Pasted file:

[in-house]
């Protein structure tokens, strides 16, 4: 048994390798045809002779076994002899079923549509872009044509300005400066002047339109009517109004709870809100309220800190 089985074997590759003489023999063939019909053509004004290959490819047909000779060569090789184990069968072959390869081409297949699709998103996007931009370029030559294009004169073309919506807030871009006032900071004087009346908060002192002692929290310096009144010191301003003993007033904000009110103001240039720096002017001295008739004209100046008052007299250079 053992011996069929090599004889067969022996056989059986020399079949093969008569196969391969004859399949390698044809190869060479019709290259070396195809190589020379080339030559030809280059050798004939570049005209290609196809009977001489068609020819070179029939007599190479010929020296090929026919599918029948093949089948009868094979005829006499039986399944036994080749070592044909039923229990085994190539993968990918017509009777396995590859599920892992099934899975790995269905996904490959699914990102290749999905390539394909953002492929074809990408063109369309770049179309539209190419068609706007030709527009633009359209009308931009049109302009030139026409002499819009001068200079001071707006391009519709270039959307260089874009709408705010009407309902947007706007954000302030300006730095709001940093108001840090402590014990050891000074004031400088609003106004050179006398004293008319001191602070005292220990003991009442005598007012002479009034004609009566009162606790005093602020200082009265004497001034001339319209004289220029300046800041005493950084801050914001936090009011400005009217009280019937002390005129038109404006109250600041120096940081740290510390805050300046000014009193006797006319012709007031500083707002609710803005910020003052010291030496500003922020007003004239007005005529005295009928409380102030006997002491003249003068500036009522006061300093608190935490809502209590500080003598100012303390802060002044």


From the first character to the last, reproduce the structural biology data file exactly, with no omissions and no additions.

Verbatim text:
[in-house]
């Protein structure tokens, strides 16, 4: 048994390798045809002779076994002899079923549509872009044509300005400066002047339109009517109004709870809100309220800190 089985074997590759003489023999063939019909053509004004290959490819047909000779060569090789184990069968072959390869081409297949699709998103996007931009370029030559294009004169073309919506807030871009006032900071004087009346908060002192002692929290310096009144010191301003003993007033904000009110103001240039720096002017001295008739004209100046008052007299250079 053992011996069929090599004889067969022996056989059986020399079949093969008569196969391969004859399949390698044809190869060479019709290259070396195809190589020379080339030559030809280059050798004939570049005209290609196809009977001489068609020819070179029939007599190479010929020296090929026919599918029948093949089948009868094979005829006499039986399944036994080749070592044909039923229990085994190539993968990918017509009777396995590859599920892992099934899975790995269905996904490959699914990102290749999905390539394909953002492929074809990408063109369309770049179309539209190419068609706007030709527009633009359209009308931009049109302009030139026409002499819009001068200079001071707006391009519709270039959307260089874009709408705010009407309902947007706007954000302030300006730095709001940093108001840090402590014990050891000074004031400088609003106004050179006398004293008319001191602070005292220990003991009442005598007012002479009034004609009566009162606790005093602020200082009265004497001034001339319209004289220029300046800041005493950084801050914001936090009011400005009217009280019937002390005129038109404006109250600041120096940081740290510390805050300046000014009193006797006319012709007031500083707002609710803005910020003052010291030496500003922020007003004239007005005529005295009928409380102030006997002491003249003068500036009522006061300093608190935490809502209590500080003598100012303390802060002044």